Bath and Bristol Councils’ plan blanket HMO Licensing across the cities

Filed in Bath, Bristol, Landlords by on 12th September, 2016 0 Comments
Both Bath and Bristol are intent on introducing a blanket licensing scheme. Something that ALL Wessex will object to most strongly.
Whilst we accept that some areas within Bristol and Bath may benefit from HMO Licensing we do not accept that it should be applied to a whole city. We are opposed to rogue landlords but believe there are far more good landlords. We do not believe that sufficient evidence exists to justify such a plan.
We have yet to receive details and I suspect that none will be forthcoming until the results of the Department for Communities & Local Government (DCLG)’s “Extending Mandatory Licensing of Houses in Multiple Occupation” paper (dated Nov 2015) are known. The paper required Local Authorities to respond to a set of questions.
Mandatory licensing as we know it today was introduced in April 2006 where HMO’s relevant to mandatory licensing are defined as, “HMO’s comprising of non self-contained accommodation of three or more storeys occupied by five or more people. who do not form a single household (e.g. the building is occupied by more than one family)”.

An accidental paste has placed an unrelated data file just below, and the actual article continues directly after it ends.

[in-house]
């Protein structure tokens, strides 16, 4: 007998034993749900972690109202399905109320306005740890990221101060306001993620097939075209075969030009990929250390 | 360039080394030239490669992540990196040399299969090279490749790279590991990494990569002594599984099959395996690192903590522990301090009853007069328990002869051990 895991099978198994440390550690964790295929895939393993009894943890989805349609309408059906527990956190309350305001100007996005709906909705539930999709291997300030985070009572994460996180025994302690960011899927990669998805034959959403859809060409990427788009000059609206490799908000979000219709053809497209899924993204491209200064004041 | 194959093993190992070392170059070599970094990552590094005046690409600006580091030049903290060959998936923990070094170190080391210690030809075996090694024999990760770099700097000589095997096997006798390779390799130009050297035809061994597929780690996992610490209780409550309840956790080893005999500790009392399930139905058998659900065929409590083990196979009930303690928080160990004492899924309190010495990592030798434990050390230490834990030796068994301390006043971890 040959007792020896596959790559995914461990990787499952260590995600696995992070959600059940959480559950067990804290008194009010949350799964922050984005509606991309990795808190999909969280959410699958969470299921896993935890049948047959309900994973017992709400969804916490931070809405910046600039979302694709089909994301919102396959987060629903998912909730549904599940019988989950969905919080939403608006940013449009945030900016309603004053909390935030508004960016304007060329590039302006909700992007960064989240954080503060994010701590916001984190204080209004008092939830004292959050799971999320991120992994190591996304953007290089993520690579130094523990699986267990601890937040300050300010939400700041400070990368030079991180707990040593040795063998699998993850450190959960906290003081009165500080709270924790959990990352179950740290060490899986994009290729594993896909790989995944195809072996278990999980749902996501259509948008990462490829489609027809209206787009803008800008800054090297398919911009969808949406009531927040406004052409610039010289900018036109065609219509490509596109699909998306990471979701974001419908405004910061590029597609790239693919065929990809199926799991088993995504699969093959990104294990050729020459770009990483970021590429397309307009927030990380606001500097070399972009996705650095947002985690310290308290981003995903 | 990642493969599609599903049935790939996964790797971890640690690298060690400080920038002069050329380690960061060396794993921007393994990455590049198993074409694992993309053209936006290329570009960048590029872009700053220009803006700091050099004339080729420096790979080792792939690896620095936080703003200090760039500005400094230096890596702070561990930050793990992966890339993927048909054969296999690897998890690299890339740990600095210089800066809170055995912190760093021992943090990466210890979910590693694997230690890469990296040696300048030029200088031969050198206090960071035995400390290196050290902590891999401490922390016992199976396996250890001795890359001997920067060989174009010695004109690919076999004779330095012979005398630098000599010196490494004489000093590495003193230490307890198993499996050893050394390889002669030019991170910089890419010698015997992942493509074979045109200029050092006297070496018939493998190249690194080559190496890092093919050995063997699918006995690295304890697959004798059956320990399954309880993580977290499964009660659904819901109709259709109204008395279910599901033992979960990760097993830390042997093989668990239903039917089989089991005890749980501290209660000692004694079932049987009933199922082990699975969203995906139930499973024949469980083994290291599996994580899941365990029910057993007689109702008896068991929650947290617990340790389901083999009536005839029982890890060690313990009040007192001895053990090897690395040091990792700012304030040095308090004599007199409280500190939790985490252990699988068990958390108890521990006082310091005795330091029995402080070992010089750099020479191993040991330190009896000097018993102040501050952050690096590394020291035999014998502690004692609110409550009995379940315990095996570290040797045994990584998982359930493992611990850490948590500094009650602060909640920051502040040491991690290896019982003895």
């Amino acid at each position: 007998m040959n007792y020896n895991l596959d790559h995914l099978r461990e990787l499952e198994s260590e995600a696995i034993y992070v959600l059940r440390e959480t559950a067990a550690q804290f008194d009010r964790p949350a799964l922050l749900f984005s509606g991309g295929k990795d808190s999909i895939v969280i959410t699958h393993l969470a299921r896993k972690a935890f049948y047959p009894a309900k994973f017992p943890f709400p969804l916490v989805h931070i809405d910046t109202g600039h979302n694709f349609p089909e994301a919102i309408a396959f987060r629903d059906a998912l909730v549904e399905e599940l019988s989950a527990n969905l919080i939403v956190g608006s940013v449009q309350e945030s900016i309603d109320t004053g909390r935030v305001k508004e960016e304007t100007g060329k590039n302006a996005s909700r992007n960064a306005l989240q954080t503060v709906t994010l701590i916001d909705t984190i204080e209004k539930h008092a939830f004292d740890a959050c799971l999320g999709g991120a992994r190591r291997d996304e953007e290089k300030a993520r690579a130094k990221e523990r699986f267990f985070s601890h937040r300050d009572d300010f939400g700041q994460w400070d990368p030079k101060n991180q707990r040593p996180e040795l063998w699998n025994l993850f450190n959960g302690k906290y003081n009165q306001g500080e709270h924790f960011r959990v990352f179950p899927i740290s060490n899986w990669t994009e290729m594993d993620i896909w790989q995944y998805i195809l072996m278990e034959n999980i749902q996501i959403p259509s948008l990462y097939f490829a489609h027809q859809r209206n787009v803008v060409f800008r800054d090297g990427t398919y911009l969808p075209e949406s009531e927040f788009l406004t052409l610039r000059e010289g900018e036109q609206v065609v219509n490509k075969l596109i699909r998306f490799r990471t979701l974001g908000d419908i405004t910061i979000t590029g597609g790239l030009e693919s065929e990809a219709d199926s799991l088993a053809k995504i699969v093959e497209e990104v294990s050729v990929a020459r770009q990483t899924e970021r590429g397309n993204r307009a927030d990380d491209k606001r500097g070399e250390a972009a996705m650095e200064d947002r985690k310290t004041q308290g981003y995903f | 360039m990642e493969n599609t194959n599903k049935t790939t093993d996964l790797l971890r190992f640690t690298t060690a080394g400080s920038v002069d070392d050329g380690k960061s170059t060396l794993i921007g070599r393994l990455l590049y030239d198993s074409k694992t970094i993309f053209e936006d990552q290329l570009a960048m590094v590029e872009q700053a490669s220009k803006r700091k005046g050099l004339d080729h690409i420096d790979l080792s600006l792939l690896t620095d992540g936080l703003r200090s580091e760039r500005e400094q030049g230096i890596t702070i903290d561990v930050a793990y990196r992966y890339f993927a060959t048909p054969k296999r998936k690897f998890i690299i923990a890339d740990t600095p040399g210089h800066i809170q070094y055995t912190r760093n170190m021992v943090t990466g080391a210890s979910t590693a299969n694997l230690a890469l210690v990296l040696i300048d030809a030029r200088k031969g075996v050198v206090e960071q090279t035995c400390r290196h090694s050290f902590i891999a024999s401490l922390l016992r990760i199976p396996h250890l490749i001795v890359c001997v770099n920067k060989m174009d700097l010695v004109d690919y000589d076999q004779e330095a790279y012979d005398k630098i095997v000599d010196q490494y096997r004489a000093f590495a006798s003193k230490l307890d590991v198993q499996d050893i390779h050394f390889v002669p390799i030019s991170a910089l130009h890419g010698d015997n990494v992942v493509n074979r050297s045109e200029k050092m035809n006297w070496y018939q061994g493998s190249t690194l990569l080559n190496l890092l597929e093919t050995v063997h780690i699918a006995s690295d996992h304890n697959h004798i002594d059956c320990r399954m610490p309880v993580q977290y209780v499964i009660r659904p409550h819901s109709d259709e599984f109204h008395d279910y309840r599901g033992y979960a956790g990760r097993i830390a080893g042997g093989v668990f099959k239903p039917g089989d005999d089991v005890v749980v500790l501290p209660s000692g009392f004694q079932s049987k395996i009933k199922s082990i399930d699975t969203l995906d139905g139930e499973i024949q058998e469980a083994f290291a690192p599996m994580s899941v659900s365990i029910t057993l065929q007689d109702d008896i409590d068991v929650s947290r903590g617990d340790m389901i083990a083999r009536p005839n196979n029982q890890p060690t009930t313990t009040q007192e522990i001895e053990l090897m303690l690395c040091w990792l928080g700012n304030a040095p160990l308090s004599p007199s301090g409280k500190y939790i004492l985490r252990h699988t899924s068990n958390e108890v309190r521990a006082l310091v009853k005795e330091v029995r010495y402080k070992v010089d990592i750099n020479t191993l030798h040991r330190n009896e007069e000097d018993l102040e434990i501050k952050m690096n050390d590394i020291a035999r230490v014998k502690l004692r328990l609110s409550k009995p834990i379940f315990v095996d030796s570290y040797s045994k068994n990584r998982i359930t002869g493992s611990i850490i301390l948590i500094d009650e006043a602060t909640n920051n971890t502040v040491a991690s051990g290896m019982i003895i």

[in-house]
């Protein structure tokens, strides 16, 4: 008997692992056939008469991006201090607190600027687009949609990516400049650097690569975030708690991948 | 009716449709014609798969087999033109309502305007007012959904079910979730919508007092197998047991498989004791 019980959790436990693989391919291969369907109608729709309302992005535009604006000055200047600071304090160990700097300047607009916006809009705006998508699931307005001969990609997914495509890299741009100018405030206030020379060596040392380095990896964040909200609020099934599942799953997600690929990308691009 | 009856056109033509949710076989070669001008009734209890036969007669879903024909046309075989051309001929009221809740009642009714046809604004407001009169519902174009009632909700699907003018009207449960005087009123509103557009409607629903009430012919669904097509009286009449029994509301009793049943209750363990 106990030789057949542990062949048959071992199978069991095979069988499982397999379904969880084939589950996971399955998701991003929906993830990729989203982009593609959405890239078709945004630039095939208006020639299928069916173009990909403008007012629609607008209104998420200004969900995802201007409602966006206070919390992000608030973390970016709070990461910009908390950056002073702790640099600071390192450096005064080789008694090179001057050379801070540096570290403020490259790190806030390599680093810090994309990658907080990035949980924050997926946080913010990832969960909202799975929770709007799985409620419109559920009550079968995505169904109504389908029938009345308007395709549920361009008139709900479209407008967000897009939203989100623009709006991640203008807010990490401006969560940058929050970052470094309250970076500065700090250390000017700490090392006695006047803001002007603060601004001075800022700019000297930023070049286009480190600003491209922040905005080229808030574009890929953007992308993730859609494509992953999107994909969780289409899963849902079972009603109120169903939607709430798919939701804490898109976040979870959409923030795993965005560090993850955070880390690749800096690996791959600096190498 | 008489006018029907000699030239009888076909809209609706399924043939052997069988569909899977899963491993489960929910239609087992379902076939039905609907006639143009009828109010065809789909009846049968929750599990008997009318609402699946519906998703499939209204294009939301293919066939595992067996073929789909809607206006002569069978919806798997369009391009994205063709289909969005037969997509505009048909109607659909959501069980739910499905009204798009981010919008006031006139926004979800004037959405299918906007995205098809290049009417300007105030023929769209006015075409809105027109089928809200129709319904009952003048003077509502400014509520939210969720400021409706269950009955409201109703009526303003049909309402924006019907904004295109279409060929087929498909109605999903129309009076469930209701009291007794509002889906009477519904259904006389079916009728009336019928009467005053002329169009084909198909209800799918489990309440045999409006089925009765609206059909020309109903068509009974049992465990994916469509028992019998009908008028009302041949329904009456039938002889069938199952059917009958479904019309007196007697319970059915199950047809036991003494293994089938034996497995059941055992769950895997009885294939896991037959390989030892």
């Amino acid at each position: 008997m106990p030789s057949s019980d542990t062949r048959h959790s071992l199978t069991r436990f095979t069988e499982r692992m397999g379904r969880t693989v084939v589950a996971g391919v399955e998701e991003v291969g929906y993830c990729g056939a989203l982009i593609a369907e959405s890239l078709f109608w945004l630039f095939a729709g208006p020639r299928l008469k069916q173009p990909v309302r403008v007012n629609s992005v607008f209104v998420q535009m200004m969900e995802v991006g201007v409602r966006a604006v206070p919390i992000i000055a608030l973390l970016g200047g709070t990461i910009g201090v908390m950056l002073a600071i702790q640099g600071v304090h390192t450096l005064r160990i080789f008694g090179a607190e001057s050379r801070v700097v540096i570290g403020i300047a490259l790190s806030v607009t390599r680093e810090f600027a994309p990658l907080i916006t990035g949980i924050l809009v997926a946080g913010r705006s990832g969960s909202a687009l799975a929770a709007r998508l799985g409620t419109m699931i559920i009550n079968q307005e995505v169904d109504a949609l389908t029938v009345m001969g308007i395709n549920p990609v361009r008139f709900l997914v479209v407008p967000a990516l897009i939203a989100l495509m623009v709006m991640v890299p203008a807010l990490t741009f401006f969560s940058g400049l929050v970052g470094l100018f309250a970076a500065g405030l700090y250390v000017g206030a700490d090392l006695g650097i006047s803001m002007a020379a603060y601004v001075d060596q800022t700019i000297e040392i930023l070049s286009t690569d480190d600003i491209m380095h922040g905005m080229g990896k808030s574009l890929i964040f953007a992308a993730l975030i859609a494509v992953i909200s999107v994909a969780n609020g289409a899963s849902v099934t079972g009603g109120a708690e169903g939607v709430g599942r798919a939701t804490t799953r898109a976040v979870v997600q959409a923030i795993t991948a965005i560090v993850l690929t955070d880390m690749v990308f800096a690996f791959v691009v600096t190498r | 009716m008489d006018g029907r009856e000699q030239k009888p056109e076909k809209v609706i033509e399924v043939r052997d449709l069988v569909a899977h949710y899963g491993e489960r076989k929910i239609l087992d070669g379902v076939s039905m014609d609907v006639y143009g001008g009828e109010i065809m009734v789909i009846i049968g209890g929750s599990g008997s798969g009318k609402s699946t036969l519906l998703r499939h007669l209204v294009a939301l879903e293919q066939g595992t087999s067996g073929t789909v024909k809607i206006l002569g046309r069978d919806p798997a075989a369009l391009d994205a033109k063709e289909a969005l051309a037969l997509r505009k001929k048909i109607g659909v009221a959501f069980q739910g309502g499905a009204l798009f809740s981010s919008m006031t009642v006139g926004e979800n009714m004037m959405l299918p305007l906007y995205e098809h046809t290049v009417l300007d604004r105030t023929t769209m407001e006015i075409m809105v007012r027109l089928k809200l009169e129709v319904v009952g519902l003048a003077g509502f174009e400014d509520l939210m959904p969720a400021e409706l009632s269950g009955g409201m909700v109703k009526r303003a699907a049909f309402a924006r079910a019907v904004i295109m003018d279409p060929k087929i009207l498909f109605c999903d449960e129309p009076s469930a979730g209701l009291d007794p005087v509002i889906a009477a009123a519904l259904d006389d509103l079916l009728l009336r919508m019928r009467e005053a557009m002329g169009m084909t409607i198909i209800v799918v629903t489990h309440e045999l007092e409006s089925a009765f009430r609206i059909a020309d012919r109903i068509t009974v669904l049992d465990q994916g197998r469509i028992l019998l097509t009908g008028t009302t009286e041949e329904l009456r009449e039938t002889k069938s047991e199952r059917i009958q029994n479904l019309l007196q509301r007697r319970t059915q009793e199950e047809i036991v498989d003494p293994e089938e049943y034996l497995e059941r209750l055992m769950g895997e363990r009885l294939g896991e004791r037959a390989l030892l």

The new definition could include HMO’s with less than 5 unrelated people in occupation within property types such as those with less than three storeys, converted blocks of flats and flats above and below commercial properties. Room size limitations may also be imposed.
The new definition for Mandatory Licensing would be introduced by Central Government by law, it would be for Local Authorities to administer and enforce.
The new Mandatory Licensing definition is due for release in 2016 as such we believe this announcement to be imminent and believe that it will be announced in November.
Local Authorities are therefore unlikely to enforce new additional or selective licensing until then. This is possibly why we are hearing that some Local Authorities have withdrawn from introducing any new additional or selective licensing that may have been planned.
Why would a Local Authority spend money and resource on introducing any licensing scheme that may in any case be included within the new definition of Mandatory Licensing?
As soon as we hear anything we will let you know.

About the Author ()

Rob Crawford is the chairman of the Association of Local Landlords (Wessex). Rob is a practicing landlord with a property portfolio that includes small private residential properties and HMO's. Rob is a qualified letting agent and former owner of Kingfisher Lettings & Management. He is now a share holder of the successful online lettings company

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